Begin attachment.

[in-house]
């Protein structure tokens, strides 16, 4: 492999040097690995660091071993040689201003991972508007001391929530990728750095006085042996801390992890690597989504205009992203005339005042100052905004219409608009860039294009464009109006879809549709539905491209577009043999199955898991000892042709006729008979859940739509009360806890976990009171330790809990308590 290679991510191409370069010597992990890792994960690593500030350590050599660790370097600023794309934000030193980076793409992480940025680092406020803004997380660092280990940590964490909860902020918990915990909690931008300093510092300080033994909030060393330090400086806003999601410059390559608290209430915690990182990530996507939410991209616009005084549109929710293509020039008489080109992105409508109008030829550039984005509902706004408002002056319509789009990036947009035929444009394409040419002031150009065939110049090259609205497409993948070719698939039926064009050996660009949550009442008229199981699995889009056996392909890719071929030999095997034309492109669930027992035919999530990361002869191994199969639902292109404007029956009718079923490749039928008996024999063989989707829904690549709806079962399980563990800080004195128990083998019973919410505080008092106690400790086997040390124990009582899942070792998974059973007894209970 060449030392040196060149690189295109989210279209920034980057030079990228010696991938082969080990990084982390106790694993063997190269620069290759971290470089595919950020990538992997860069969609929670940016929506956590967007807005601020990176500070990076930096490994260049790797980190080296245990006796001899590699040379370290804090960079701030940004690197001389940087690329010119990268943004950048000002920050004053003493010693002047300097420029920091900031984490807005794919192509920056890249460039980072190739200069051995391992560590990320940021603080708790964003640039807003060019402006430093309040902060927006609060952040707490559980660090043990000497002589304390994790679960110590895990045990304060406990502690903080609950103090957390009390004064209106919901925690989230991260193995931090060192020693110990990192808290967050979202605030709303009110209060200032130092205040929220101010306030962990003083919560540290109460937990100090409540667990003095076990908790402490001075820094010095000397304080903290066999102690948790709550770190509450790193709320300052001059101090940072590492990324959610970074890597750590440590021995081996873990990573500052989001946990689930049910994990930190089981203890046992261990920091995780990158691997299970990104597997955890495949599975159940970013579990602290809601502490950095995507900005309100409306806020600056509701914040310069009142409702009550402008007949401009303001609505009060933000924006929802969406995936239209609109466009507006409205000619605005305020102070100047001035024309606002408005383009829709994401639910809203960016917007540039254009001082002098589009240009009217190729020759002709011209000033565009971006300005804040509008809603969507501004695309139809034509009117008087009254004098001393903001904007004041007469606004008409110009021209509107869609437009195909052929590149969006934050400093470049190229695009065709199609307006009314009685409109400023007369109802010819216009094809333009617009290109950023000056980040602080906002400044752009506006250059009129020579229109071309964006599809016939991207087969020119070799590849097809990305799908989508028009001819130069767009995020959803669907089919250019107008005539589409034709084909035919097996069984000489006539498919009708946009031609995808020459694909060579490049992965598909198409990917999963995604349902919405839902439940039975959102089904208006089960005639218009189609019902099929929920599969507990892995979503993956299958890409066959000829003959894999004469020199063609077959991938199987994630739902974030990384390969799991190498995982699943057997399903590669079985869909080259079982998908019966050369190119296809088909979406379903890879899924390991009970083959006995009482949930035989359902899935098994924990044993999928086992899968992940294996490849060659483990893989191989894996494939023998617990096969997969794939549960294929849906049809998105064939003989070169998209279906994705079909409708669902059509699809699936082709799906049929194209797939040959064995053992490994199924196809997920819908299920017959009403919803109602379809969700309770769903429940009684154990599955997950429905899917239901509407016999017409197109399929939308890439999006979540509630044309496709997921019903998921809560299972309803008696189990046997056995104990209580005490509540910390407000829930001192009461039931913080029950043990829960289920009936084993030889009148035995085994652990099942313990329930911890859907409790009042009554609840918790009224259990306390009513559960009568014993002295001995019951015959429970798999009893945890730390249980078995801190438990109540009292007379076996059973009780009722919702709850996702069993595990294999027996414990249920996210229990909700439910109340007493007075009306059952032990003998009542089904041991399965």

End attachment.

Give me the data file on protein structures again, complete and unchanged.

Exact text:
[in-house]
């Protein structure tokens, strides 16, 4: 492999040097690995660091071993040689201003991972508007001391929530990728750095006085042996801390992890690597989504205009992203005339005042100052905004219409608009860039294009464009109006879809549709539905491209577009043999199955898991000892042709006729008979859940739509009360806890976990009171330790809990308590 290679991510191409370069010597992990890792994960690593500030350590050599660790370097600023794309934000030193980076793409992480940025680092406020803004997380660092280990940590964490909860902020918990915990909690931008300093510092300080033994909030060393330090400086806003999601410059390559608290209430915690990182990530996507939410991209616009005084549109929710293509020039008489080109992105409508109008030829550039984005509902706004408002002056319509789009990036947009035929444009394409040419002031150009065939110049090259609205497409993948070719698939039926064009050996660009949550009442008229199981699995889009056996392909890719071929030999095997034309492109669930027992035919999530990361002869191994199969639902292109404007029956009718079923490749039928008996024999063989989707829904690549709806079962399980563990800080004195128990083998019973919410505080008092106690400790086997040390124990009582899942070792998974059973007894209970 060449030392040196060149690189295109989210279209920034980057030079990228010696991938082969080990990084982390106790694993063997190269620069290759971290470089595919950020990538992997860069969609929670940016929506956590967007807005601020990176500070990076930096490994260049790797980190080296245990006796001899590699040379370290804090960079701030940004690197001389940087690329010119990268943004950048000002920050004053003493010693002047300097420029920091900031984490807005794919192509920056890249460039980072190739200069051995391992560590990320940021603080708790964003640039807003060019402006430093309040902060927006609060952040707490559980660090043990000497002589304390994790679960110590895990045990304060406990502690903080609950103090957390009390004064209106919901925690989230991260193995931090060192020693110990990192808290967050979202605030709303009110209060200032130092205040929220101010306030962990003083919560540290109460937990100090409540667990003095076990908790402490001075820094010095000397304080903290066999102690948790709550770190509450790193709320300052001059101090940072590492990324959610970074890597750590440590021995081996873990990573500052989001946990689930049910994990930190089981203890046992261990920091995780990158691997299970990104597997955890495949599975159940970013579990602290809601502490950095995507900005309100409306806020600056509701914040310069009142409702009550402008007949401009303001609505009060933000924006929802969406995936239209609109466009507006409205000619605005305020102070100047001035024309606002408005383009829709994401639910809203960016917007540039254009001082002098589009240009009217190729020759002709011209000033565009971006300005804040509008809603969507501004695309139809034509009117008087009254004098001393903001904007004041007469606004008409110009021209509107869609437009195909052929590149969006934050400093470049190229695009065709199609307006009314009685409109400023007369109802010819216009094809333009617009290109950023000056980040602080906002400044752009506006250059009129020579229109071309964006599809016939991207087969020119070799590849097809990305799908989508028009001819130069767009995020959803669907089919250019107008005539589409034709084909035919097996069984000489006539498919009708946009031609995808020459694909060579490049992965598909198409990917999963995604349902919405839902439940039975959102089904208006089960005639218009189609019902099929929920599969507990892995979503993956299958890409066959000829003959894999004469020199063609077959991938199987994630739902974030990384390969799991190498995982699943057997399903590669079985869909080259079982998908019966050369190119296809088909979406379903890879899924390991009970083959006995009482949930035989359902899935098994924990044993999928086992899968992940294996490849060659483990893989191989894996494939023998617990096969997969794939549960294929849906049809998105064939003989070169998209279906994705079909409708669902059509699809699936082709799906049929194209797939040959064995053992490994199924196809997920819908299920017959009403919803109602379809969700309770769903429940009684154990599955997950429905899917239901509407016999017409197109399929939308890439999006979540509630044309496709997921019903998921809560299972309803008696189990046997056995104990209580005490509540910390407000829930001192009461039931913080029950043990829960289920009936084993030889009148035995085994652990099942313990329930911890859907409790009042009554609840918790009224259990306390009513559960009568014993002295001995019951015959429970798999009893945890730390249980078995801190438990109540009292007379076996059973009780009722919702709850996702069993595990294999027996414990249920996210229990909700439910109340007493007075009306059952032990003998009542089904041991399965």